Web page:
As shown in [Table 3], in the LMG group we never observed any major intraoral complications, such as persistent pain at the graft site, perioral numbness, and difficulties with mouth opening, deviations, or retractions. Patients with the graft harvested from the tongue reported difficulty in tongue protrusion and slurring of speech for <7 days. This was in sync with findings of previous studies done by Barbagli et al., Song et al. and Simonato et al. who reported minimal or no complications after LMG harvesting.[12],[13],[2] These findings are summarized in [Table 4].
Table 4: Other studies suggesting BMG has more donor site complication than LMG

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   Conclusion Top


Buccal mucosa and lingual mucosa are equally good for substitution urethroplasty, but BMG is not without donor site complication. LMG provides long grafts and is easy to harvest. Moreover, have minimal immediate or short-term donor site complications with no long-term complications. Hence, LMG may be used to substitute or supplement the already established procedure of BMG urethroplasty with minimal complications. With promising similar results from multicenter trials with larger sample size, LMG urethroplasty may become the gold standard in the future.

Financial support and sponsorship

Nil.

Conflicts of interest

There are no conflicts of interest.

 
   References Top

1.
McKillop C. Interview with Dr. Guido Barbagli substitution urethroplasty: Which tissue and techniques are optimal for urethral replacement. Eur Urol 2007;52:602-4.  Back to cited text no. 1
    
2.
Simonato A, Gregori A, Lissiani A, Galli S, Ottaviani F, Rossi R, et al. The tongue as an alternative donor site for graft urethroplasty: A pilot study. J Urol 2006;175:589-92.  Back to cited text no. 2
    
3.
Yongolo CM. Initial experience of buccal mucosa urethroplasty in Tanzania. East Cent Afr J Surg 2005;10:67-71.  Back to cited text no. 3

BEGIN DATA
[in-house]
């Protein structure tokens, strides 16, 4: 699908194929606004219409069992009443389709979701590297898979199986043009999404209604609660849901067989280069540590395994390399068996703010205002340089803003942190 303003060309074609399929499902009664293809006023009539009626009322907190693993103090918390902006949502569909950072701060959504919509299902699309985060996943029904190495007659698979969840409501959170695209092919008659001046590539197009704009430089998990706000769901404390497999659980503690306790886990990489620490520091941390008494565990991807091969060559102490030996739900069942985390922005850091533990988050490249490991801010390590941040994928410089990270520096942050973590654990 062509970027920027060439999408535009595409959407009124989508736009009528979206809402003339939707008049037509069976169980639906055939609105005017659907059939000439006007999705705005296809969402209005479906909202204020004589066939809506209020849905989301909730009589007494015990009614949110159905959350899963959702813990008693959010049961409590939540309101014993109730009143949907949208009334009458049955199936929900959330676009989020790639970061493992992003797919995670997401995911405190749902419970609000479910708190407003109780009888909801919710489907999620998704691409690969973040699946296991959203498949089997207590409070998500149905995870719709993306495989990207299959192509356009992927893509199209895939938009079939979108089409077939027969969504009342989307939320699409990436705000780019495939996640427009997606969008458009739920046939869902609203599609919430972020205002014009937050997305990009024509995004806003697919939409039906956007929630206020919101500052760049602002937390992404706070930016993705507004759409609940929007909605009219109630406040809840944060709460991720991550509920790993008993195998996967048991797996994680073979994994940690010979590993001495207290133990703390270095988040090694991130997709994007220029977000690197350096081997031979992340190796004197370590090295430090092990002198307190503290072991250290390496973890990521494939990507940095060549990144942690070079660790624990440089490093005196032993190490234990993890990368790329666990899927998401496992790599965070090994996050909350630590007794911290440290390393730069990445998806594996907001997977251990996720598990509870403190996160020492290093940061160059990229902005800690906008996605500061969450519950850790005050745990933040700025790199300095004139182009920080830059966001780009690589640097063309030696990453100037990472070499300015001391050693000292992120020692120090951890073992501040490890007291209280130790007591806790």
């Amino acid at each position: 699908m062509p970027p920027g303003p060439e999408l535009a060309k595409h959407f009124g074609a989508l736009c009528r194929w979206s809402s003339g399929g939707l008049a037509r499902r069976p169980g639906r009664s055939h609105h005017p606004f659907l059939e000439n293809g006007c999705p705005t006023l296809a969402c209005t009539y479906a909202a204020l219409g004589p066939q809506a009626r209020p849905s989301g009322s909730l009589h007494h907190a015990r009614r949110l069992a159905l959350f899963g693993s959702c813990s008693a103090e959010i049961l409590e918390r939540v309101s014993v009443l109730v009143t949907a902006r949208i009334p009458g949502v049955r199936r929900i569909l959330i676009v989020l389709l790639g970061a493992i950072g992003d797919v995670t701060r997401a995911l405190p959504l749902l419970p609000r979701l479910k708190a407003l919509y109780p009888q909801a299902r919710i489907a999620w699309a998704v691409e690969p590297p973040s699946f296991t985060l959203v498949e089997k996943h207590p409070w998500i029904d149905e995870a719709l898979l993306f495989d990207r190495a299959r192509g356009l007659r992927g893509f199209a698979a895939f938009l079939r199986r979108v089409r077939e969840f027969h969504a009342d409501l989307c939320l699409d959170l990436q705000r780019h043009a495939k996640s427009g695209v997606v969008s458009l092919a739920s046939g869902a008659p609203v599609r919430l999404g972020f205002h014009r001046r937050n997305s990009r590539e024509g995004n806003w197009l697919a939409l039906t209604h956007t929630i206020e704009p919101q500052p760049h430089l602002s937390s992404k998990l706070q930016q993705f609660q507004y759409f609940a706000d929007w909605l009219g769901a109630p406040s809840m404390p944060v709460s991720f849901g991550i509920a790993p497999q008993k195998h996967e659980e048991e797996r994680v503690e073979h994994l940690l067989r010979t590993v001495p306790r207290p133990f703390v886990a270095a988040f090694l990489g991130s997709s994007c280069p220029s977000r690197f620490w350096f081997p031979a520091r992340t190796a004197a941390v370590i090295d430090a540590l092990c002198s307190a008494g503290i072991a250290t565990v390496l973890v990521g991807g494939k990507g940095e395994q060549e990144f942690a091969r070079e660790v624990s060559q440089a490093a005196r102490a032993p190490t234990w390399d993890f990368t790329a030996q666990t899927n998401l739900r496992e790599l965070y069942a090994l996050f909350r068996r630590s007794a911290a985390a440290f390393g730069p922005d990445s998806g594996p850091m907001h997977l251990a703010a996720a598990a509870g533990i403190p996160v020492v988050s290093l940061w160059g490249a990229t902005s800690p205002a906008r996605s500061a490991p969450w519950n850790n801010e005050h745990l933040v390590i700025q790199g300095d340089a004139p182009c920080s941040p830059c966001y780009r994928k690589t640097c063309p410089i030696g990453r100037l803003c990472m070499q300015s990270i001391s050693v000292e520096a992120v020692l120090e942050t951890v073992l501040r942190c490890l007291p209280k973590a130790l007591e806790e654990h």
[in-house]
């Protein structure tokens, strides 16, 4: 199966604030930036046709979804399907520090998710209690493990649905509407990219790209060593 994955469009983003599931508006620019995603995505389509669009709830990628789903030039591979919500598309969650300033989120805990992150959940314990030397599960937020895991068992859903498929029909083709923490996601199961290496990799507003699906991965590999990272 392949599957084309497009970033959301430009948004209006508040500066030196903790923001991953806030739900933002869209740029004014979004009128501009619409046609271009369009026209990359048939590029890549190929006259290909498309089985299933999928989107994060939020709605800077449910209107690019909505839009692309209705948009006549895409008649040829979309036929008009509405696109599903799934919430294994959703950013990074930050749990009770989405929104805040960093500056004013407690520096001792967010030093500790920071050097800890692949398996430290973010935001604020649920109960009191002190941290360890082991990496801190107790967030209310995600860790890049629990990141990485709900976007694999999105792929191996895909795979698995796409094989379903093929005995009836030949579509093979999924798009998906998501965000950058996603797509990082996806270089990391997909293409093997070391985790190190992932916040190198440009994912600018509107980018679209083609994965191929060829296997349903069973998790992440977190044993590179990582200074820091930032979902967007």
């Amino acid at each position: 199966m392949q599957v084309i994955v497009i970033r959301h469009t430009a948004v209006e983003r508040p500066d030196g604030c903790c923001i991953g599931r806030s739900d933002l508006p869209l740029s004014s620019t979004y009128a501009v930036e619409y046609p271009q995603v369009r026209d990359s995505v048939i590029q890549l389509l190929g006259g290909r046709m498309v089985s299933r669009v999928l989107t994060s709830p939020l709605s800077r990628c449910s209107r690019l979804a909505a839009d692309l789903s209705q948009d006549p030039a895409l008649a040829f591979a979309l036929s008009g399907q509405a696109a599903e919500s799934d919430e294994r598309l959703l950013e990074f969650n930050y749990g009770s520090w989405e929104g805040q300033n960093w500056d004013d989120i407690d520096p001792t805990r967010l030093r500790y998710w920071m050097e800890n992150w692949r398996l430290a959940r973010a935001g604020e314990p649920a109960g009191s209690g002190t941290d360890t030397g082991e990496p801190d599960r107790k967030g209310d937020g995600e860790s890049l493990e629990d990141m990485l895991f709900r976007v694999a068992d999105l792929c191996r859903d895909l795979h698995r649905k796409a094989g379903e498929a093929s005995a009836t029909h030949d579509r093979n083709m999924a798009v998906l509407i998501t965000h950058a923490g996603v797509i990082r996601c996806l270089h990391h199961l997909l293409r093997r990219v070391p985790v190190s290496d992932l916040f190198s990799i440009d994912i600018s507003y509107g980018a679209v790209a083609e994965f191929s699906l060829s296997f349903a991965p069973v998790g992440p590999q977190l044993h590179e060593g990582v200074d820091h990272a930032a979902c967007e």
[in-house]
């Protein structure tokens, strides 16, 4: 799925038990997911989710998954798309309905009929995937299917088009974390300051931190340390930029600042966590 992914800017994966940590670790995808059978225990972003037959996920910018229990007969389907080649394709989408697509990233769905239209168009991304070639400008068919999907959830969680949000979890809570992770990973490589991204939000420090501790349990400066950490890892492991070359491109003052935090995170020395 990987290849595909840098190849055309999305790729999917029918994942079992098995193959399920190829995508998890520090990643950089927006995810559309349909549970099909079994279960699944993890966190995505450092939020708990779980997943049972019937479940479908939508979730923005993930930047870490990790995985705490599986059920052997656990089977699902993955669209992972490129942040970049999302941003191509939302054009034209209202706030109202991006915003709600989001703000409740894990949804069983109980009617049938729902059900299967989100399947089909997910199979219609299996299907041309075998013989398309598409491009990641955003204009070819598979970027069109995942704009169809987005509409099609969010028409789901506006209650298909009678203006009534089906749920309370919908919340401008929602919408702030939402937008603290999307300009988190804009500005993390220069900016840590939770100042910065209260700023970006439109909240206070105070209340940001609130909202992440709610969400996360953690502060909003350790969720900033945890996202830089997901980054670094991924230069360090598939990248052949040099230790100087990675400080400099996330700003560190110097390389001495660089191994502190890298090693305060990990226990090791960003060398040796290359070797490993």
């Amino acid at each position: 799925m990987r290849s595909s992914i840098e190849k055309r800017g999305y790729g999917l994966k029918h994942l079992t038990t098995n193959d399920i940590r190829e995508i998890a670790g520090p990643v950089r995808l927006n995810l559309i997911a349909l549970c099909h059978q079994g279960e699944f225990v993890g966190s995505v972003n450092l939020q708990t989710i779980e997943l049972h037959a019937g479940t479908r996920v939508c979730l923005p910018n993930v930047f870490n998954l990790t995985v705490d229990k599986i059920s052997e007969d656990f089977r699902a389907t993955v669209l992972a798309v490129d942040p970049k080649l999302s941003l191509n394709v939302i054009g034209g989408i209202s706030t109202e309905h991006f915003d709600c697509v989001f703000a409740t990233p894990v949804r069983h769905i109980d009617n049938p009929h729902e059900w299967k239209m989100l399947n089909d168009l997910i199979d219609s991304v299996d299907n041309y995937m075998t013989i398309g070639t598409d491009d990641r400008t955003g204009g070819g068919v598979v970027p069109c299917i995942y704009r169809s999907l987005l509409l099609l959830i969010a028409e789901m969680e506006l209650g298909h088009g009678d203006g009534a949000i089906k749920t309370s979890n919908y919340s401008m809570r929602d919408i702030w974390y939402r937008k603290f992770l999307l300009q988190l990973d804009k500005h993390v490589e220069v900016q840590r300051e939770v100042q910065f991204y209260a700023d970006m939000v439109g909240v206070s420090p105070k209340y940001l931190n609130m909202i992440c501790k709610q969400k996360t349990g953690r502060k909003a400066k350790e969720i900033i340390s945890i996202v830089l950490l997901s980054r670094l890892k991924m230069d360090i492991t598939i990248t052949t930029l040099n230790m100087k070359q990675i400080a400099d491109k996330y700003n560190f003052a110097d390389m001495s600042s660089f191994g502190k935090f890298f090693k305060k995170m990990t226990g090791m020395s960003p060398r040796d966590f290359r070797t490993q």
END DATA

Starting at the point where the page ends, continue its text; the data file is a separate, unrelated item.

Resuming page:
4.
Barbagli G, Selli C, Tosto A, Palminteri E. Dorsal free graft urethroplasty. J Urol 1996;155:123-6.  Back to cited text no. 4
    
5.
Barbagli G, Selli C, di Cello V, Mottola A. A one-stage dorsal free-graft urethroplasty for bulbar urethral strictures. Br J Urol 1996;78:929-32.  Back to cited text no. 5
    
6.
Gupta NP, Ansari MS, Dogra PN, Tandon S. Dorsal buccal mucosal graft urethroplasty by a ventral sagittal urethrotomy and minimal-access perineal approach for anterior urethral stricture. BJU Int 2004;93:1287-90.  Back to cited text no. 6
    
7.
Fiala R, Vidlar A, Vrtal R, Belej K, Student V. Porcine small intestinal submucosa graft for repair of anterior urethral strictures. Eur Urol 2007;51:1702-8.  Back to cited text no. 7
    
8.
Guerrerosantos J, Dicksheet S, Ruiz-Razura A. Free tongue composite graft for correction of a vermilion defect. Plast Reconstr Surg 1985;76:451-4.  Back to cited text no. 8
    
9.
Kumar A, Das SK, Trivedi S, Dwivedi US, Singh PB. Substitution urethroplasty for anterior urethral strictures: Buccal versus lingual mucosal graft. Urol Int 2010;84:78-83.  Back to cited text no. 9
    
10.
Barbagli G, Palminteri E, Guazzoni G, Berdondini E, Difiore F, Domizio AS. The morbidity of buccal mucosa graft harvest from a cheek in adult patients. J Urol 2005;173 4 Suppl:33. [abstr 122].  Back to cited text no. 10
    
11.
Dublin N, Stewart LH. Oral complications after buccal mucosal graft harvest for urethroplasty. BJU Int 2004;94:867-9.  Back to cited text no. 11
    
12.
Barbagli G, De Angelis M, Romano G, Ciabatti PG, Lazzeri M. The use of lingual mucosal graft in adult anterior urethroplasty: Surgical steps and short-term outcome. Eur Urol 2008;54:671-6.  Back to cited text no. 12
    
13.
Song LJ, Xu YM, Hu XY, Zhang HZ. Urethral substitution using autologous lingual mucosal grafts: An experimental study. BJU Int 2008;101:739-43.  Back to cited text no. 13
    


    Figures

  [Figure 1], [Figure 2], [Figure 3], [Figure 4], [Figure 5], [Figure 6], [Figure 7]
 
 
    Tables

  [Table 1], [Table 2], [Table 3], [Table 4]